A Chinese man has apparently had a live leech removed from his nostril after suffering from nose pain.
Footage from Chinese social media shows a doctor pulling out the wiggling creature from the agonising patient with a pair of tweezers.
Leeches can suck up to five times their body weight in blood, but they don’t grow very quickly in size, according to an expert.
A doctor uses forceps to expand the man’s nostril as he tries to find the leech (left). The doctor then slowly pulls the wiggling creature out of the agonising patient in China (right)
The patient, whose identity has not been revealed, was admitted to a hospital for a checkup after feeling unwell in the nose, reported Changsha Legal and Legislation Channel.
Apparently, the man was unaware of the fact that a blood-sucking leech had been living in his nostril, and that may have been the cause of his condition.
The doctor looked into the man’s nostrils before using nose forceps to prise open one of them.
He then placed a pair of tweezers and slowly pulled out a live leech.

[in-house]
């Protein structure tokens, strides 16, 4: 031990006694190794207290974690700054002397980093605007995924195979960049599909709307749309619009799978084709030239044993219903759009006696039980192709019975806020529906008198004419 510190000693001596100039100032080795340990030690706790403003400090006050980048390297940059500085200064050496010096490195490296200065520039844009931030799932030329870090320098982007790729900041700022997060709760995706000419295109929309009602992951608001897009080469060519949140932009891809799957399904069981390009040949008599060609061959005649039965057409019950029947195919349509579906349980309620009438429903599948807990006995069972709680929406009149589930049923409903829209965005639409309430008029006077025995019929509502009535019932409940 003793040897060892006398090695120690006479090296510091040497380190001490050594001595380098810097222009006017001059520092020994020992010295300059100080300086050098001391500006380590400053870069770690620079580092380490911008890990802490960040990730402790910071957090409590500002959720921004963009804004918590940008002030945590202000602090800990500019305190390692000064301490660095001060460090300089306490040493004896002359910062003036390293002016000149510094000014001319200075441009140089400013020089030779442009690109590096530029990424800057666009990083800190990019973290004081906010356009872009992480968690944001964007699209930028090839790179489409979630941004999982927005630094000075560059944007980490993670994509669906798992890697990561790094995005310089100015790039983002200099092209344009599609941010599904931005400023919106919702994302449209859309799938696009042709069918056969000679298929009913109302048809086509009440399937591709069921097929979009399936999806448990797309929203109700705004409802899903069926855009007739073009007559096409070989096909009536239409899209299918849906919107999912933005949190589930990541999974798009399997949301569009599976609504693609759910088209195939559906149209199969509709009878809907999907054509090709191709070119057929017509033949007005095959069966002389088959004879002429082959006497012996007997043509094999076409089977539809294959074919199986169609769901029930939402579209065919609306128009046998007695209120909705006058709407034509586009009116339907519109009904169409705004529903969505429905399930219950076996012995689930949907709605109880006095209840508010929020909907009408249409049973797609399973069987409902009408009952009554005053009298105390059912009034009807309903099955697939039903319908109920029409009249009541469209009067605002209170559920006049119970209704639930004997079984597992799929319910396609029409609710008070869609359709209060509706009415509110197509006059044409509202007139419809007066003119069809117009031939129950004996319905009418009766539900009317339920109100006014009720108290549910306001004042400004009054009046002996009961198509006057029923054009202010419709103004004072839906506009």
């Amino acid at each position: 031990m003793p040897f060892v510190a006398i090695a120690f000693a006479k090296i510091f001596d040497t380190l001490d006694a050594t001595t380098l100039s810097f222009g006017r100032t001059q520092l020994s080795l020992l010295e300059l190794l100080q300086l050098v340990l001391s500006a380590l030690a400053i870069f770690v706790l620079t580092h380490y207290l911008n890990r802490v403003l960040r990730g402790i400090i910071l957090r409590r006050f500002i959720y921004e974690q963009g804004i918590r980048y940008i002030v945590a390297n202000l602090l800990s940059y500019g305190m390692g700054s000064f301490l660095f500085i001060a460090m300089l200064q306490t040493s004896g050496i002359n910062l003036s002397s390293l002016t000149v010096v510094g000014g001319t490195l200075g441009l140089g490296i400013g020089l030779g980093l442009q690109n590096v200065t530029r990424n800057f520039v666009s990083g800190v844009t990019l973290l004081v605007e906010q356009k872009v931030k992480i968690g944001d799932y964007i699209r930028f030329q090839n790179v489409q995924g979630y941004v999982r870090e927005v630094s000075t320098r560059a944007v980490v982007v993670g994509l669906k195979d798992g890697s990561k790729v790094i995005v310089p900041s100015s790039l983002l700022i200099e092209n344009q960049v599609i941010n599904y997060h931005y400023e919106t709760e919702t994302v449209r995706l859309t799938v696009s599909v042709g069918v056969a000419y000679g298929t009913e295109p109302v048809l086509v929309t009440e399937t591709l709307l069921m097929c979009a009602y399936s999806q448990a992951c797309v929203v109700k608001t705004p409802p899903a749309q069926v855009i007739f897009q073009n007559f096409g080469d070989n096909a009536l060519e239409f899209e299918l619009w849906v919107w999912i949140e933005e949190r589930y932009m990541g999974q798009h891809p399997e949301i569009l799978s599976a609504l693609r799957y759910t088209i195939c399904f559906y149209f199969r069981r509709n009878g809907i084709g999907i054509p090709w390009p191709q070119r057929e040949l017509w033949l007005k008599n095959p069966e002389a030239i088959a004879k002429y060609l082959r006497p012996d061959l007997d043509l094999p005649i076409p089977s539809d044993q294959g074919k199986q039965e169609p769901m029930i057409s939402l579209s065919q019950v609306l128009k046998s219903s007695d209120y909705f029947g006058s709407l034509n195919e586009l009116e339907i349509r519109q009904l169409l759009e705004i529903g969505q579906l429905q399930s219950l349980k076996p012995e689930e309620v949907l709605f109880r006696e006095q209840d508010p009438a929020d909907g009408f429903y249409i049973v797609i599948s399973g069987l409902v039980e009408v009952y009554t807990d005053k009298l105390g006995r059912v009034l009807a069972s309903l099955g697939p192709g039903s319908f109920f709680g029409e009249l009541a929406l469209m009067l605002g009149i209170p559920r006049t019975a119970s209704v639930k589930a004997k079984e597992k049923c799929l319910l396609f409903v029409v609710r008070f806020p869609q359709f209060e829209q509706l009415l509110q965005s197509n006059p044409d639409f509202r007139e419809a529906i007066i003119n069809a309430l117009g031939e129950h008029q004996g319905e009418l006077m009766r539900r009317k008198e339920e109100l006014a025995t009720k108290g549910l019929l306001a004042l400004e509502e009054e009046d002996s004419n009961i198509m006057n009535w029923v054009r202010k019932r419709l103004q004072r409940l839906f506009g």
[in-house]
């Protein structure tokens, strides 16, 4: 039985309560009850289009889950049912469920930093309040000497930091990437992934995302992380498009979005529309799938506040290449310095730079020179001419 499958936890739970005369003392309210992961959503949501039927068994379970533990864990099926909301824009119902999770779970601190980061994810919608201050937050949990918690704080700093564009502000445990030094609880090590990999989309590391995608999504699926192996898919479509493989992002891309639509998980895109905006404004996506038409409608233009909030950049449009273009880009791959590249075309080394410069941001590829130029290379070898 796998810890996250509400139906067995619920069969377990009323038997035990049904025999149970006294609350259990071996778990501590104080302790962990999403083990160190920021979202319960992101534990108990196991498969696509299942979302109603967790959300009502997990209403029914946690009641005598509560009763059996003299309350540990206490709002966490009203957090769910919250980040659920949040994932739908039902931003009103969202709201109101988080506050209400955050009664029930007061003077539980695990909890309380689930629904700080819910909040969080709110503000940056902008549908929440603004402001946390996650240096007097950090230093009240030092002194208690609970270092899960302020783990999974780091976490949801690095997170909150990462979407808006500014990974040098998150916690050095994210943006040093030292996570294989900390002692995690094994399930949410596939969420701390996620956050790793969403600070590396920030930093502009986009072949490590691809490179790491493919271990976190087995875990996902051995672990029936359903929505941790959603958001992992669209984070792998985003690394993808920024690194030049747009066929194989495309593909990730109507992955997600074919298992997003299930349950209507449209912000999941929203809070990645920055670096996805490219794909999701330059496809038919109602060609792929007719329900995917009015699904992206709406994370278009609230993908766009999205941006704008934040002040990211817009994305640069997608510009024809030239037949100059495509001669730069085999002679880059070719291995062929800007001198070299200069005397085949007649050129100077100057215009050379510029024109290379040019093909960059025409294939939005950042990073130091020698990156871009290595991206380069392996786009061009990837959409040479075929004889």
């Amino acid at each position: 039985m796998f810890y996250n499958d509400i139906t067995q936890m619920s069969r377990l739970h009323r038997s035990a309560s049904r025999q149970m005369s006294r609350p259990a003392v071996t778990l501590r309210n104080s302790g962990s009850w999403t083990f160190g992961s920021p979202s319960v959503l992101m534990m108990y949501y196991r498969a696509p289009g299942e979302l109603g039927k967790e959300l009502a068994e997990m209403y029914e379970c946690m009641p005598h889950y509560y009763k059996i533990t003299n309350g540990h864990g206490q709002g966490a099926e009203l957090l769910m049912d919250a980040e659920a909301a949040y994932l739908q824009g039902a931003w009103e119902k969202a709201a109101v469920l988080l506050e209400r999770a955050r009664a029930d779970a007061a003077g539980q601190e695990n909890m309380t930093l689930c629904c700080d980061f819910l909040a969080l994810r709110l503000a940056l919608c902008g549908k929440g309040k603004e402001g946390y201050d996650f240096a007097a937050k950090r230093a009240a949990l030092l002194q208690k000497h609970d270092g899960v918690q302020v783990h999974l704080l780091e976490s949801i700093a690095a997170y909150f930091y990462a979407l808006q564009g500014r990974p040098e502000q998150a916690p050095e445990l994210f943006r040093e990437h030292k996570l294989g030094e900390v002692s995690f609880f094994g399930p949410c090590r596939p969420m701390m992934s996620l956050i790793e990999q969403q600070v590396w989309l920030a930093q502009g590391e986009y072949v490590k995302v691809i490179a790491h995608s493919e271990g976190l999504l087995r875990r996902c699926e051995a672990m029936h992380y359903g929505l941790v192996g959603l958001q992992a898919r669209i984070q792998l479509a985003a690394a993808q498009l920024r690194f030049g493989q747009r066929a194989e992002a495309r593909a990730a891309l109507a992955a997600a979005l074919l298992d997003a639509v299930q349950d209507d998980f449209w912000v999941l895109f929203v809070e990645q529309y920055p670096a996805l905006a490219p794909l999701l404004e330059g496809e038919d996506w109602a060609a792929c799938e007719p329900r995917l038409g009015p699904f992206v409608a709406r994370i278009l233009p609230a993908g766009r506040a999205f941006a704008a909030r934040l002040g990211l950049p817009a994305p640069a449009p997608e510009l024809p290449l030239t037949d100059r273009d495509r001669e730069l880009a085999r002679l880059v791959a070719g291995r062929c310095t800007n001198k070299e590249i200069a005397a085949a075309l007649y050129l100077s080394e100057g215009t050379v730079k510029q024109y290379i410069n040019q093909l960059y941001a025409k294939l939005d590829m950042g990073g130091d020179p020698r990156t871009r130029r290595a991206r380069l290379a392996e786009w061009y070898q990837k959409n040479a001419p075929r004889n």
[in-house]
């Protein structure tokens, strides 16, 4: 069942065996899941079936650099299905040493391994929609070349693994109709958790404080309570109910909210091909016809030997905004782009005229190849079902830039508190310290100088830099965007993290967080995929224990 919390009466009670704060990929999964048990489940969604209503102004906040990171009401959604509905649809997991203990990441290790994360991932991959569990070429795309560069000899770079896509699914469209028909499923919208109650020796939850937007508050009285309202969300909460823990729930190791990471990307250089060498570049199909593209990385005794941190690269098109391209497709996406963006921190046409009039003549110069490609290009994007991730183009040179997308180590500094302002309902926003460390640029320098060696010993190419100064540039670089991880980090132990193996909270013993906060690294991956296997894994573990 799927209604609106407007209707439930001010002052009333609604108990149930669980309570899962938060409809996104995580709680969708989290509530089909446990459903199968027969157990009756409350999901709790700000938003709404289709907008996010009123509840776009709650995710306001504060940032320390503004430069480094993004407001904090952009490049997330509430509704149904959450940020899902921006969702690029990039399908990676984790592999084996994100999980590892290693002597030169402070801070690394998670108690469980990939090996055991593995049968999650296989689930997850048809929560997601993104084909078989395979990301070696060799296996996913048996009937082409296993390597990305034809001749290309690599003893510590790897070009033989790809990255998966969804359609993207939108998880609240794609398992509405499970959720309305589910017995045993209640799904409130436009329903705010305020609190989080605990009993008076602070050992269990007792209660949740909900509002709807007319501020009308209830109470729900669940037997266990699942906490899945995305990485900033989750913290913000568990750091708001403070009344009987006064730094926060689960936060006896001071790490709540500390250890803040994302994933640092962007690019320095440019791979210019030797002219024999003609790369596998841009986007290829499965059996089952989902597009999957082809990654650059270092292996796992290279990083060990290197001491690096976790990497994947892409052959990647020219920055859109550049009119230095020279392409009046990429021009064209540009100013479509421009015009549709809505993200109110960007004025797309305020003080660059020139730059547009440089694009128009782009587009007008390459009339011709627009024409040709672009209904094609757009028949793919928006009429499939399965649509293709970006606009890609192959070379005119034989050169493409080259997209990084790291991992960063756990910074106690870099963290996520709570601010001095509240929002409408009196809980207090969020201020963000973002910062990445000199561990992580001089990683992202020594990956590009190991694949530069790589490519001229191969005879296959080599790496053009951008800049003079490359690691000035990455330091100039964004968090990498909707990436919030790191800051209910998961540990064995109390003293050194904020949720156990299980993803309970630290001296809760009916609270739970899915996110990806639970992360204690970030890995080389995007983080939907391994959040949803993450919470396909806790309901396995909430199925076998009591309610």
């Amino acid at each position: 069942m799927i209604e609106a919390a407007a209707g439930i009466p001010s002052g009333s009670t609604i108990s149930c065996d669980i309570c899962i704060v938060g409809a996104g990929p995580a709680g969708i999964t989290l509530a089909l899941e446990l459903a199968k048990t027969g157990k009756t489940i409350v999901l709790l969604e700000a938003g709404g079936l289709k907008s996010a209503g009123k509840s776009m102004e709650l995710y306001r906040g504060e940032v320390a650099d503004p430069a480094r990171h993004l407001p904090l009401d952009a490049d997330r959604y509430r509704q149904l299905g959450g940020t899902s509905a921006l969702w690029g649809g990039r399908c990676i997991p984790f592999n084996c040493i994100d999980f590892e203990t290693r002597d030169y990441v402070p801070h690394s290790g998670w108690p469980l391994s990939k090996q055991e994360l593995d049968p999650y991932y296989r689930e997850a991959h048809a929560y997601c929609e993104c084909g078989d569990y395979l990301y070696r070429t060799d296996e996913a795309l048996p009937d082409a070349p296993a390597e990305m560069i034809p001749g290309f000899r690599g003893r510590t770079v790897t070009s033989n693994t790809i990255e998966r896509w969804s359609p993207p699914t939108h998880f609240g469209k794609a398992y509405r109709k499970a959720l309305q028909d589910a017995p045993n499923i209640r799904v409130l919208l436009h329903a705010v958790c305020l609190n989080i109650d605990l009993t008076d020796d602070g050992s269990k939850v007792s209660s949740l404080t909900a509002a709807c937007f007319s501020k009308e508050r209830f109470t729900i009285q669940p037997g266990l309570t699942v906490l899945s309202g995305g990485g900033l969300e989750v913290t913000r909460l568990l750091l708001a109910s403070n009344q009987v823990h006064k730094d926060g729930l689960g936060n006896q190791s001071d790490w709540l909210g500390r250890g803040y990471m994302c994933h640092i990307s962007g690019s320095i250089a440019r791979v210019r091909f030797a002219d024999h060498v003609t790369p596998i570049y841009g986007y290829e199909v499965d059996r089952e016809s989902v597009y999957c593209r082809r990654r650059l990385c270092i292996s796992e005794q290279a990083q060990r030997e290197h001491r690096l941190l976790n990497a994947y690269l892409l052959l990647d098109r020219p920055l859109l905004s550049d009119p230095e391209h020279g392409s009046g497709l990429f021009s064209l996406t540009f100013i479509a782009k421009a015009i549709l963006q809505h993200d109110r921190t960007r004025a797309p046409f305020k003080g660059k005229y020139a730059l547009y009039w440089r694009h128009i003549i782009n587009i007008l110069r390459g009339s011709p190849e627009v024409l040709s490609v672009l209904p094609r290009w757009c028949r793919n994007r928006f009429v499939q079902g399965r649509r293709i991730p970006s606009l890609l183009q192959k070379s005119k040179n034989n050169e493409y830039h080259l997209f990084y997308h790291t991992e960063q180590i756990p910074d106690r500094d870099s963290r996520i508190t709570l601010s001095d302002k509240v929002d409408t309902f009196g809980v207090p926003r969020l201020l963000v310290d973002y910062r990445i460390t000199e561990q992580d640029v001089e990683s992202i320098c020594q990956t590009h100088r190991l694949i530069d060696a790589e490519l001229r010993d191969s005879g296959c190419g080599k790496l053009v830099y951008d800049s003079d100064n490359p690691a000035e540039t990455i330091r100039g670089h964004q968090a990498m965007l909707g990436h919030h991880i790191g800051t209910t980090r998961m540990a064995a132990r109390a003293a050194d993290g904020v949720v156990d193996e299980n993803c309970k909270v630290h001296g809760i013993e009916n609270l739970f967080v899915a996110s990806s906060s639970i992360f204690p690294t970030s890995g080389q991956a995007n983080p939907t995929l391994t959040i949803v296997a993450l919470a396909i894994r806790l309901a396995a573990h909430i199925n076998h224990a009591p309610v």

The man seemed to be horrified as he saw the large creature wriggling in front of him.
‘It’s massive,’ one onlooker can be heard saying in the video.
It’s unclear how the leech had got into the man’s nose or how long it had lived there.
The leech can be seen wriggling after it was pulled out from the patient’s nose (left). The man, unidentified, is shocked to see the creature as the doctor shows it to him (right)
Leeches can attach themselves to a person’s skin or even inside their nose or mouth. When this happens, the person suffers from a condition called hirudiniasis, according to Mark Siddall, an expert on leeches.
Mr Siddall is a researcher at the American Museum of Natural History in New York. In an interview with Live Science, Mr Siddall said a leech can suck as much blood as about five times its unfed body weight. However, its size wouldn’t grow quickly.
In 2014, a Scottish backpacker had a three-inch-long leech removed from her nose after suffered from persistent nosebleeds. Doctors said the leech had been living in her nose for a month before being found.
Commenting on the incident, Mr Siddall said the leech may have got into the patient’s nose while she was swimming during a trip in south-east Asia.
It was also suggested that the creature had got into the traveller’s nose through her mouth when she was drinking water.